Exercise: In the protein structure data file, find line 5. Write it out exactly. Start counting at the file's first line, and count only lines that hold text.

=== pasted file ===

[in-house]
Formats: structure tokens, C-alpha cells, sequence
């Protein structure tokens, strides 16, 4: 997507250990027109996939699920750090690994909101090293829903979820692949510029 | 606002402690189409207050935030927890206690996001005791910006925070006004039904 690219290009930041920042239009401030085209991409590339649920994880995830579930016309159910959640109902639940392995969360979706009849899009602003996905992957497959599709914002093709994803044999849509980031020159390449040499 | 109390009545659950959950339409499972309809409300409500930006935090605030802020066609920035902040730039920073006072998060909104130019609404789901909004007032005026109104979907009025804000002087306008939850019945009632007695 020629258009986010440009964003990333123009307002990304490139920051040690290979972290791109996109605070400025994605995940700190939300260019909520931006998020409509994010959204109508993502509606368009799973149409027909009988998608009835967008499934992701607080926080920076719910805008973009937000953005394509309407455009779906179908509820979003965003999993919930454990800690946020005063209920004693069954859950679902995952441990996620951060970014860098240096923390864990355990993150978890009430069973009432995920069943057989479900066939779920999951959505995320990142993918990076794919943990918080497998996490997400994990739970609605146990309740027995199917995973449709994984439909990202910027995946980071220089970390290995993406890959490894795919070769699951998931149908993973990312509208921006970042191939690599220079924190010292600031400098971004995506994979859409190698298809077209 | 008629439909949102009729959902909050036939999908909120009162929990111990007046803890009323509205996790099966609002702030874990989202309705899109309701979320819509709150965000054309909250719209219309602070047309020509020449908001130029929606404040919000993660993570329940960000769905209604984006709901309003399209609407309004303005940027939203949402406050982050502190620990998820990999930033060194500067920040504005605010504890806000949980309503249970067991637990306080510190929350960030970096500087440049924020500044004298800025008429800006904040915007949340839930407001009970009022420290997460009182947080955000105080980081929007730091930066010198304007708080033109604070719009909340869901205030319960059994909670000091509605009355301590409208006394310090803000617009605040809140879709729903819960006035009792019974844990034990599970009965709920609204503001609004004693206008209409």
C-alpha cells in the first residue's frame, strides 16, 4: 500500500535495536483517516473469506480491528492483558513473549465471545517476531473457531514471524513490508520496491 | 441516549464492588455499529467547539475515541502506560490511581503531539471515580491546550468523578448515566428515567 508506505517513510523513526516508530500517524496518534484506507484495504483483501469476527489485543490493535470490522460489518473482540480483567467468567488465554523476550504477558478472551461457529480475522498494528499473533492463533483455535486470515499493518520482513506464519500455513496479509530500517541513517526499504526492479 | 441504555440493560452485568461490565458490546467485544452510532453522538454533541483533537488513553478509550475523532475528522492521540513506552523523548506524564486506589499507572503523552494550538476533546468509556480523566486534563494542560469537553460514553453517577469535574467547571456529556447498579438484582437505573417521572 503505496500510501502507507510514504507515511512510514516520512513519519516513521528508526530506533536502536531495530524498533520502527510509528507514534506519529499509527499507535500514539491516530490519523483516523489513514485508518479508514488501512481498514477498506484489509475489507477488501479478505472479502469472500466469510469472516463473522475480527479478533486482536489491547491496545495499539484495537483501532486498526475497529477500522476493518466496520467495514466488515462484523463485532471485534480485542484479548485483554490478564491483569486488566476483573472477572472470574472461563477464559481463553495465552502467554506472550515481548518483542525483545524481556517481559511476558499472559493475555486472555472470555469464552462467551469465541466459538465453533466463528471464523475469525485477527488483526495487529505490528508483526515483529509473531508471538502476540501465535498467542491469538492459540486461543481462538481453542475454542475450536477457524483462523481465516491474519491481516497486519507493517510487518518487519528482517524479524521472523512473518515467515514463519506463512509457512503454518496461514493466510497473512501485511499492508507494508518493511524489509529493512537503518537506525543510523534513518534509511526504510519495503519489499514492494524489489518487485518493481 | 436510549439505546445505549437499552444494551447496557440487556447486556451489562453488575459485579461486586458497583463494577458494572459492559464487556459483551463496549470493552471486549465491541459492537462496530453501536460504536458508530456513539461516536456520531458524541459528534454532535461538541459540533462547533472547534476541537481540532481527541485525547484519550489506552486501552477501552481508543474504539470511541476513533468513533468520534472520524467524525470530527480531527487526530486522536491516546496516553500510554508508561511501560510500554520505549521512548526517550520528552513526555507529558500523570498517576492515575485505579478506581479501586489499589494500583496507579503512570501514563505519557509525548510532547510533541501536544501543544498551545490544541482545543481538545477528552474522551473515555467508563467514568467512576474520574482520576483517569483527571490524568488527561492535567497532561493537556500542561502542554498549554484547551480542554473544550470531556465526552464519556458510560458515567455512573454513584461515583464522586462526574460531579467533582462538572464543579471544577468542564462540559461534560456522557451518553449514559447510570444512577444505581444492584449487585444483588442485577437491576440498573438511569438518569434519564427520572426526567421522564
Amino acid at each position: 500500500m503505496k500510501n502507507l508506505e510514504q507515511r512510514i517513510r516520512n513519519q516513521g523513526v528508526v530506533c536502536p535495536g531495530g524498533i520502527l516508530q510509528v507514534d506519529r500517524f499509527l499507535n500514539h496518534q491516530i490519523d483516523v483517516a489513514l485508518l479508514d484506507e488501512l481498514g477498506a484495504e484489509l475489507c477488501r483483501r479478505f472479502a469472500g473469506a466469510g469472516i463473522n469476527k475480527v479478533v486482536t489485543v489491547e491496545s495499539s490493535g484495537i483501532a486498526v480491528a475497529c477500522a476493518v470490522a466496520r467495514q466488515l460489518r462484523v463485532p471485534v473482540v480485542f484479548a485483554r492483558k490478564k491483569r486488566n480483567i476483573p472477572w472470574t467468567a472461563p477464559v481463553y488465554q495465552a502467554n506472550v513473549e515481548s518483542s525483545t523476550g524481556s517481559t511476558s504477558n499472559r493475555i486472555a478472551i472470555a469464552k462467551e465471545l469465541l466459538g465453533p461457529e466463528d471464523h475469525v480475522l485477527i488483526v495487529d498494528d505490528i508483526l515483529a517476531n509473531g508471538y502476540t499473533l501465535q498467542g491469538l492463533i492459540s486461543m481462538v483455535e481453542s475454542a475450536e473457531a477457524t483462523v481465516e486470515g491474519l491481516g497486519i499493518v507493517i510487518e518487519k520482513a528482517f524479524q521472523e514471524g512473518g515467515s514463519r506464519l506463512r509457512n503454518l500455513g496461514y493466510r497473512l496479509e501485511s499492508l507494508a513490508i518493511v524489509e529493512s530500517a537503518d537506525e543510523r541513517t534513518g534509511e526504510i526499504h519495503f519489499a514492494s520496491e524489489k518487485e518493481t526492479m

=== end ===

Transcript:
Amino acid at each position: 500500500m503505496k500510501n502507507l508506505e510514504q507515511r512510514i517513510r516520512n513519519q516513521g523513526v528508526v530506533c536502536p535495536g531495530g524498533i520502527l516508530q510509528v507514534d506519529r500517524f499509527l499507535n500514539h496518534q491516530i490519523d483516523v483517516a489513514l485508518l479508514d484506507e488501512l481498514g477498506a484495504e484489509l475489507c477488501r483483501r479478505f472479502a469472500g473469506a466469510g469472516i463473522n469476527k475480527v479478533v486482536t489485543v489491547e491496545s495499539s490493535g484495537i483501532a486498526v480491528a475497529c477500522a476493518v470490522a466496520r467495514q466488515l460489518r462484523v463485532p471485534v473482540v480485542f484479548a485483554r492483558k490478564k491483569r486488566n480483567i476483573p472477572w472470574t467468567a472461563p477464559v481463553y488465554q495465552a502467554n506472550v513473549e515481548s518483542s525483545t523476550g524481556s517481559t511476558s504477558n499472559r493475555i486472555a478472551i472470555a469464552k462467551e465471545l469465541l466459538g465453533p461457529e466463528d471464523h475469525v480475522l485477527i488483526v495487529d498494528d505490528i508483526l515483529a517476531n509473531g508471538y502476540t499473533l501465535q498467542g491469538l492463533i492459540s486461543m481462538v483455535e481453542s475454542a475450536e473457531a477457524t483462523v481465516e486470515g491474519l491481516g497486519i499493518v507493517i510487518e518487519k520482513a528482517f524479524q521472523e514471524g512473518g515467515s514463519r506464519l506463512r509457512n503454518l500455513g496461514y493466510r497473512l496479509e501485511s499492508l507494508a513490508i518493511v524489509e529493512s530500517a537503518d537506525e543510523r541513517t534513518g534509511e526504510i526499504h519495503f519489499a514492494s520496491e524489489k518487485e518493481t526492479m